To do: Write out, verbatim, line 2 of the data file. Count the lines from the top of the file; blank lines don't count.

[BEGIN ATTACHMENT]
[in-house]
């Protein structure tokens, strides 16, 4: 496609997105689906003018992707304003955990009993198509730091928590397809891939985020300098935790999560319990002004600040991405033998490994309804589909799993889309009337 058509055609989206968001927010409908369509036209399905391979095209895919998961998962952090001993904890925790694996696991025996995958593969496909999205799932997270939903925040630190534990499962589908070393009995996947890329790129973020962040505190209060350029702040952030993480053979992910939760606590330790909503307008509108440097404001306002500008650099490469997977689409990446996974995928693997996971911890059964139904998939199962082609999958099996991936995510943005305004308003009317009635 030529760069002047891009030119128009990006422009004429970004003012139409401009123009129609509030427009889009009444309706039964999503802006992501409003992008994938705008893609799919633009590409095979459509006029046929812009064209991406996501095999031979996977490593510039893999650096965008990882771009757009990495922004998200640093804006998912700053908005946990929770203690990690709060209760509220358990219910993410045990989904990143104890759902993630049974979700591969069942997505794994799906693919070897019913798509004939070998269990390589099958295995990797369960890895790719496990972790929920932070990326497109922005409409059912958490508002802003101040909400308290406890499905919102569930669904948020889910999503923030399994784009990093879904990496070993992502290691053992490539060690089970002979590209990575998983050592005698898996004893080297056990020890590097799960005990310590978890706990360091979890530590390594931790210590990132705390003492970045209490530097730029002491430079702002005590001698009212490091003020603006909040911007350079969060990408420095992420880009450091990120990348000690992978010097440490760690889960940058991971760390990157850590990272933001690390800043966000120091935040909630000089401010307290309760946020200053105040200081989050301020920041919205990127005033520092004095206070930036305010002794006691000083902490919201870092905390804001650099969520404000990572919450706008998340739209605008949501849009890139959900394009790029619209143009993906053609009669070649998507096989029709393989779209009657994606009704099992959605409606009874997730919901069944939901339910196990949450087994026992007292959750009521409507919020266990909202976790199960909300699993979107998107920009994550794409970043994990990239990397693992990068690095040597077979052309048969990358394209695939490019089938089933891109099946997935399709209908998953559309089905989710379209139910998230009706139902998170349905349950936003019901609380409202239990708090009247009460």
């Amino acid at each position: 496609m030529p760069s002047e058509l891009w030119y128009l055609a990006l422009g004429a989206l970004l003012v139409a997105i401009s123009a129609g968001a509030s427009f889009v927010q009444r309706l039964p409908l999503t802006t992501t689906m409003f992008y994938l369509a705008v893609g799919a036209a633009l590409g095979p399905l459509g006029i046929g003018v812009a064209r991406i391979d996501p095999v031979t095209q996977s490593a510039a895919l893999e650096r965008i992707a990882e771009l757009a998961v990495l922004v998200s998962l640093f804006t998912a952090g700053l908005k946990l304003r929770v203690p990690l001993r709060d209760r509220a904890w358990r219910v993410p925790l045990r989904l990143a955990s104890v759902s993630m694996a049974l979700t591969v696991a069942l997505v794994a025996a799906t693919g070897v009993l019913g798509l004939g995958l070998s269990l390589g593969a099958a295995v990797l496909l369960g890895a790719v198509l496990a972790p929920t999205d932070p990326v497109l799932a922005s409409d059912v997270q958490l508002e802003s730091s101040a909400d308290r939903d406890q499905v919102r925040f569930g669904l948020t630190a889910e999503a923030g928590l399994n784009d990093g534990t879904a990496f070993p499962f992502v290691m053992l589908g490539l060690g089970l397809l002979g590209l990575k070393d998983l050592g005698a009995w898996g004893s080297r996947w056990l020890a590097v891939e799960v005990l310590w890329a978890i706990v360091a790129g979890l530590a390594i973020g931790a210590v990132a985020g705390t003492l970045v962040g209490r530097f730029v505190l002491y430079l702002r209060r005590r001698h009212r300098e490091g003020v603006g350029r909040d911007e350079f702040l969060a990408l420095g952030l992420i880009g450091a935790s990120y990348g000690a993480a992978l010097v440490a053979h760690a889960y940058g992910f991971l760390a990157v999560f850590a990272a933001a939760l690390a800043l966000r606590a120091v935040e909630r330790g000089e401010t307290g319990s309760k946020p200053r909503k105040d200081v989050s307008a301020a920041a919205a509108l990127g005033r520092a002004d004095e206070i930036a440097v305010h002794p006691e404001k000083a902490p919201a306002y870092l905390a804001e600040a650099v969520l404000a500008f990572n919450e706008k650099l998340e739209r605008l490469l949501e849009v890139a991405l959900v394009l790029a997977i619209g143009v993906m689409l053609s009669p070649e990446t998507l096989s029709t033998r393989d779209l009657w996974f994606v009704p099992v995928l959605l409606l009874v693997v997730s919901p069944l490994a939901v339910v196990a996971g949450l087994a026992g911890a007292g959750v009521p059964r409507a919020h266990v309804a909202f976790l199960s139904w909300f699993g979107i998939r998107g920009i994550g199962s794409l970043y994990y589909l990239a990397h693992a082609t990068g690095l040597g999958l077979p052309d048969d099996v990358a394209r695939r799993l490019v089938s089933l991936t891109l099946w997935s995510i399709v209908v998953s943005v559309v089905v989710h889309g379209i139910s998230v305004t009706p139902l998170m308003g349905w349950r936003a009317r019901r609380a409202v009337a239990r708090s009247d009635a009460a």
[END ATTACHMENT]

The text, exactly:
């Protein structure tokens, strides 16, 4: 496609997105689906003018992707304003955990009993198509730091928590397809891939985020300098935790999560319990002004600040991405033998490994309804589909799993889309009337 058509055609989206968001927010409908369509036209399905391979095209895919998961998962952090001993904890925790694996696991025996995958593969496909999205799932997270939903925040630190534990499962589908070393009995996947890329790129973020962040505190209060350029702040952030993480053979992910939760606590330790909503307008509108440097404001306002500008650099490469997977689409990446996974995928693997996971911890059964139904998939199962082609999958099996991936995510943005305004308003009317009635 030529760069002047891009030119128009990006422009004429970004003012139409401009123009129609509030427009889009009444309706039964999503802006992501409003992008994938705008893609799919633009590409095979459509006029046929812009064209991406996501095999031979996977490593510039893999650096965008990882771009757009990495922004998200640093804006998912700053908005946990929770203690990690709060209760509220358990219910993410045990989904990143104890759902993630049974979700591969069942997505794994799906693919070897019913798509004939070998269990390589099958295995990797369960890895790719496990972790929920932070990326497109922005409409059912958490508002802003101040909400308290406890499905919102569930669904948020889910999503923030399994784009990093879904990496070993992502290691053992490539060690089970002979590209990575998983050592005698898996004893080297056990020890590097799960005990310590978890706990360091979890530590390594931790210590990132705390003492970045209490530097730029002491430079702002005590001698009212490091003020603006909040911007350079969060990408420095992420880009450091990120990348000690992978010097440490760690889960940058991971760390990157850590990272933001690390800043966000120091935040909630000089401010307290309760946020200053105040200081989050301020920041919205990127005033520092004095206070930036305010002794006691000083902490919201870092905390804001650099969520404000990572919450706008998340739209605008949501849009890139959900394009790029619209143009993906053609009669070649998507096989029709393989779209009657994606009704099992959605409606009874997730919901069944939901339910196990949450087994026992007292959750009521409507919020266990909202976790199960909300699993979107998107920009994550794409970043994990990239990397693992990068690095040597077979052309048969990358394209695939490019089938089933891109099946997935399709209908998953559309089905989710379209139910998230009706139902998170349905349950936003019901609380409202239990708090009247009460």